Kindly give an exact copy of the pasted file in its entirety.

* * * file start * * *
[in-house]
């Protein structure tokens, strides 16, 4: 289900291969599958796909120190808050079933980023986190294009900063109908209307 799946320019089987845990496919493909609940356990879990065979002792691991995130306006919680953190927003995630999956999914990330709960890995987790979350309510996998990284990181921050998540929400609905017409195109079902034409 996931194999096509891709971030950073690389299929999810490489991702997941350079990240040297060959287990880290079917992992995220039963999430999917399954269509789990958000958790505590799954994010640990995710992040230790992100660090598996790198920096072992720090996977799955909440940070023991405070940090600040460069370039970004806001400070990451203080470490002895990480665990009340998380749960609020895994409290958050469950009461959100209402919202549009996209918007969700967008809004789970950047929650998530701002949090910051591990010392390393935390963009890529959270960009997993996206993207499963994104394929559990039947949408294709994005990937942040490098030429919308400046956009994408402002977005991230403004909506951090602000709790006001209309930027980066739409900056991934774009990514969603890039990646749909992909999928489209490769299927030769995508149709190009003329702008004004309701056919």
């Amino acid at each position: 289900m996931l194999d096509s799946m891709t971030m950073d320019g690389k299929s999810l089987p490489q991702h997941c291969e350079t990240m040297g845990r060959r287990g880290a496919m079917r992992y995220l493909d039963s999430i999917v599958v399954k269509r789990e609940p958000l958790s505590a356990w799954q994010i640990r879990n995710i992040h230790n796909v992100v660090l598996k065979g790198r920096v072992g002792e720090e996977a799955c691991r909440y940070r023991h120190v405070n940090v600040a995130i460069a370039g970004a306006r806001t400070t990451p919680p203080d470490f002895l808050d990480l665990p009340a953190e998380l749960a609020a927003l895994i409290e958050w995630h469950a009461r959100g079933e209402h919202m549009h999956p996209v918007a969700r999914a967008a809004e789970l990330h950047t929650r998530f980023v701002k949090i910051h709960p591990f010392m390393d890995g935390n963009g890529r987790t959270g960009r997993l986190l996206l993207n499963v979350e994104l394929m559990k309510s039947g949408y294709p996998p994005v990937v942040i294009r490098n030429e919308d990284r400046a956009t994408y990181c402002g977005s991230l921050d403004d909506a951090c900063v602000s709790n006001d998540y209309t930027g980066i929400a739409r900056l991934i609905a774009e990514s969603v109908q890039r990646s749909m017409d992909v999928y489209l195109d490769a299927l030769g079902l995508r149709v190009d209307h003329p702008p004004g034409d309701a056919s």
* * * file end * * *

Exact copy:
[in-house]
């Protein structure tokens, strides 16, 4: 289900291969599958796909120190808050079933980023986190294009900063109908209307 799946320019089987845990496919493909609940356990879990065979002792691991995130306006919680953190927003995630999956999914990330709960890995987790979350309510996998990284990181921050998540929400609905017409195109079902034409 996931194999096509891709971030950073690389299929999810490489991702997941350079990240040297060959287990880290079917992992995220039963999430999917399954269509789990958000958790505590799954994010640990995710992040230790992100660090598996790198920096072992720090996977799955909440940070023991405070940090600040460069370039970004806001400070990451203080470490002895990480665990009340998380749960609020895994409290958050469950009461959100209402919202549009996209918007969700967008809004789970950047929650998530701002949090910051591990010392390393935390963009890529959270960009997993996206993207499963994104394929559990039947949408294709994005990937942040490098030429919308400046956009994408402002977005991230403004909506951090602000709790006001209309930027980066739409900056991934774009990514969603890039990646749909992909999928489209490769299927030769995508149709190009003329702008004004309701056919």
């Amino acid at each position: 289900m996931l194999d096509s799946m891709t971030m950073d320019g690389k299929s999810l089987p490489q991702h997941c291969e350079t990240m040297g845990r060959r287990g880290a496919m079917r992992y995220l493909d039963s999430i999917v599958v399954k269509r789990e609940p958000l958790s505590a356990w799954q994010i640990r879990n995710i992040h230790n796909v992100v660090l598996k065979g790198r920096v072992g002792e720090e996977a799955c691991r909440y940070r023991h120190v405070n940090v600040a995130i460069a370039g970004a306006r806001t400070t990451p919680p203080d470490f002895l808050d990480l665990p009340a953190e998380l749960a609020a927003l895994i409290e958050w995630h469950a009461r959100g079933e209402h919202m549009h999956p996209v918007a969700r999914a967008a809004e789970l990330h950047t929650r998530f980023v701002k949090i910051h709960p591990f010392m390393d890995g935390n963009g890529r987790t959270g960009r997993l986190l996206l993207n499963v979350e994104l394929m559990k309510s039947g949408y294709p996998p994005v990937v942040i294009r490098n030429e919308d990284r400046a956009t994408y990181c402002g977005s991230l921050d403004d909506a951090c900063v602000s709790n006001d998540y209309t930027g980066i929400a739409r900056l991934i609905a774009e990514s969603v109908q890039r990646s749909m017409d992909v999928y489209l195109d490769a299927l030769g079902l995508r149709v190009d209307h003329p702008p004004g034409d309701a056919s």